Broody Hen Guide – The Best Tips and Tricks

2018-11-09T23:57:00+00:00

Broody hens can occasionally be an inconvenient situation that requires you to intervene and break the cycle. However, having a broody hen in the flock can also be an advantage in the right circumstances.

Identifying a Broody Hen

A hen that can be classified as broody is a hen that is dead-set on hatching chicks, even when it proves to be an impossible task. Broodiness is often thought of as a springtime affair, but with chickens, it can happen during any season at any time of year.

The state of broodiness is brought about by several factors, including lighting levels, hormones, and instinct. When you let a broody (the colloquial term for a broody hen) do her own thing, the usual process is for her to lay a clutch of eggs, and then stop so she can put her full attention towards caring for the eggs for 21 days, give or take a day or two. The arrival of the new chickens is the trigger which breaks her out of the cycle.

The desire to brood will pop up on occasion in most chickens, but some breeds tend to produce more brooders than others. Silkies and Australorps regularly generate cranky and protective mother hens whose sole focus in life is to perpetuate the species. Likewise, bantams often produce mother hens who periodically set their minds towards hatching new chicks.

If mucking about with an incubator (Chicken Egg Incubator – Australian Beginners Guide) seems like it would be too much trouble and you would prefer to keep everything as nature intended, then a broody hen is the best way to hatch a new batch of chicks, but it’s not without its challenges.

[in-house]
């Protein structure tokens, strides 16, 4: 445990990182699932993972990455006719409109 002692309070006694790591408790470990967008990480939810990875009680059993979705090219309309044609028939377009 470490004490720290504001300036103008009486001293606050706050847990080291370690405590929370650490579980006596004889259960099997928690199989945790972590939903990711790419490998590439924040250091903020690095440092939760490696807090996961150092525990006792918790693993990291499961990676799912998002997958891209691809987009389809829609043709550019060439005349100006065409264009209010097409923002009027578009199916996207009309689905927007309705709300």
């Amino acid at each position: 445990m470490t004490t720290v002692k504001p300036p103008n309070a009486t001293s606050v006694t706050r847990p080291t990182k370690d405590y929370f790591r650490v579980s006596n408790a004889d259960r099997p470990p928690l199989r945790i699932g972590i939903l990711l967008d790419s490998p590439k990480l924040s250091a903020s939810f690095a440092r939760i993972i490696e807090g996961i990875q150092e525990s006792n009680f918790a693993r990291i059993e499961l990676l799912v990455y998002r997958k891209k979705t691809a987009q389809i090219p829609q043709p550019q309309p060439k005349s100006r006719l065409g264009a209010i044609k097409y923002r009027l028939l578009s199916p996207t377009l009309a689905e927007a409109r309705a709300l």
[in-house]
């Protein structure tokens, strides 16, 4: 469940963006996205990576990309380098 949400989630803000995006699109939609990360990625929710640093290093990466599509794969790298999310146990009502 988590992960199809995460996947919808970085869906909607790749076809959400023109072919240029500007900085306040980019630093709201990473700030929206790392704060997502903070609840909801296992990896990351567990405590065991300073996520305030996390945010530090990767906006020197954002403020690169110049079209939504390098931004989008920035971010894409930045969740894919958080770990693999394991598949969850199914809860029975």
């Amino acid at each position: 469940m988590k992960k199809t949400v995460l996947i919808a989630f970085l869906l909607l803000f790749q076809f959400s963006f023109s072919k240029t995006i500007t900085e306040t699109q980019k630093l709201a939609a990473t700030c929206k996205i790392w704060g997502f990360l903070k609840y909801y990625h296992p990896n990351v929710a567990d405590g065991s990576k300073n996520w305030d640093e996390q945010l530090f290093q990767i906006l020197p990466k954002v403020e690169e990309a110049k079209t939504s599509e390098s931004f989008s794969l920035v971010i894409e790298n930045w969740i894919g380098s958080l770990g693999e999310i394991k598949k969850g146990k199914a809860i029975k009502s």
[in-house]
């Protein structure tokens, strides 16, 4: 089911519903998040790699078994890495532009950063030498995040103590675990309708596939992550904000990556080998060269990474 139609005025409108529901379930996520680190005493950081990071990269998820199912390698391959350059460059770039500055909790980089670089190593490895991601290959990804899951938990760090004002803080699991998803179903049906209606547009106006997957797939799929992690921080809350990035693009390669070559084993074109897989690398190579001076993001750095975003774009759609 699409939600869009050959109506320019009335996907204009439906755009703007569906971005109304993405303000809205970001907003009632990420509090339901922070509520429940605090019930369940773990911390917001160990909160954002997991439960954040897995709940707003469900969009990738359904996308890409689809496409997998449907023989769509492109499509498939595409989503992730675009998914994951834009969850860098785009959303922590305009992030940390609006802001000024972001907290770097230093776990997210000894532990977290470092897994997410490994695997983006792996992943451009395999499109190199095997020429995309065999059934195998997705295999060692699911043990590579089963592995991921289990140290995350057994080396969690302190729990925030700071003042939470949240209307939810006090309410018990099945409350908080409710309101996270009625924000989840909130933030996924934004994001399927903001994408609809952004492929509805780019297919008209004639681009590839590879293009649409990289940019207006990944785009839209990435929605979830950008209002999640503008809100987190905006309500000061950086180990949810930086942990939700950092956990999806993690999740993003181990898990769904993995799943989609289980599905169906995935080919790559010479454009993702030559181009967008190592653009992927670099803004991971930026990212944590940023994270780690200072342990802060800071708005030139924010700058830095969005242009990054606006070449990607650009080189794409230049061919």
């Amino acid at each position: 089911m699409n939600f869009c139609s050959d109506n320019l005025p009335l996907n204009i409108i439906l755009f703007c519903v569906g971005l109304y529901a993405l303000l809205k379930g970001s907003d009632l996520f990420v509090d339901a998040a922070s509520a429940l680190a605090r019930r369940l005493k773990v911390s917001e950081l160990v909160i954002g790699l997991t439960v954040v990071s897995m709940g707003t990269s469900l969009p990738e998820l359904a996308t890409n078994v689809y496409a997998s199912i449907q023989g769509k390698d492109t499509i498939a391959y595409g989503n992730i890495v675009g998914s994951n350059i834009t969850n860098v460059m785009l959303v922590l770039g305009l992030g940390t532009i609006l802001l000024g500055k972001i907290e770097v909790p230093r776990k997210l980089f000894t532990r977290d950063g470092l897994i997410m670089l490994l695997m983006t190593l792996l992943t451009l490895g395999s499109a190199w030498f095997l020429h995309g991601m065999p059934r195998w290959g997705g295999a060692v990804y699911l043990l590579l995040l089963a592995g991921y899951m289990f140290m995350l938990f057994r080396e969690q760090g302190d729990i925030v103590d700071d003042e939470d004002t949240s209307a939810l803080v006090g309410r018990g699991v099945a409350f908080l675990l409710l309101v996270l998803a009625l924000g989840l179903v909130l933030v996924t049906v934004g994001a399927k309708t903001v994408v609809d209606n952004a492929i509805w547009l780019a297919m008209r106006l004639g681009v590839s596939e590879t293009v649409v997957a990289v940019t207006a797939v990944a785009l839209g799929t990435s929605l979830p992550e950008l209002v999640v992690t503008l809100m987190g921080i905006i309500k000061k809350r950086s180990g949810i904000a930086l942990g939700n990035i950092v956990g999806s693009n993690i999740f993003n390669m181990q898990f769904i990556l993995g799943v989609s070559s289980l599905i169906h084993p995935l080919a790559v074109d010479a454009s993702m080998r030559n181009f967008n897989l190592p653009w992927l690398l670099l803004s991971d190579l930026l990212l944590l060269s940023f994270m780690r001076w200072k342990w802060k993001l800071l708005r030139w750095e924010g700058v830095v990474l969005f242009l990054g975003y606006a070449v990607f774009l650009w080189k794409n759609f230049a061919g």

How to Know When You Have a Broody Hen

Broody hens aren’t hard to spot. If you see any of your girls seeking out quiet secluded areas away from the flock or notice a hen has suddenly developed a preference for dark, isolated areas, then you most likely have a chicken who is actively pursuing planned parenthood.

Broodies will also pluck their breast feathers so they can get their warm skin directly against the eggs. A nest with more than the usual number of loose feathers, and a hen looking a bit sparse around the breast area feather-wise are further indications you may have a chicken in a motherly way.

When you approach such a chicken, you will probably receive further confirmation that she has turned into a brooder because she will hunker down, growl and shriek, puff out her feathers, and may even attempt to peck you as she valiantly defends her nest and eggs from intruders.

She will stay with her nest all day, leaving only occasionally to eat and drink, attend to her bodily functions, and have a dust bath. Poop from a broody chicken is another giveaway that you have a brooder in the flock; it’s large, foul-smelling, and quite disgusting.

How to Break the Broody Hen Cycle

Unfortunately, broody hens operating on instinct will continue to sit on a nest for weeks at a time, even when there are no fertilised eggs, and often longer than the usual 21 days it takes for them to hatch.

Broodies will toilet only once a day and eat less than 80% of their usual amount of feed. Her feathers will lose their lustre, there will be signs of weight loss, and her combs will become pale.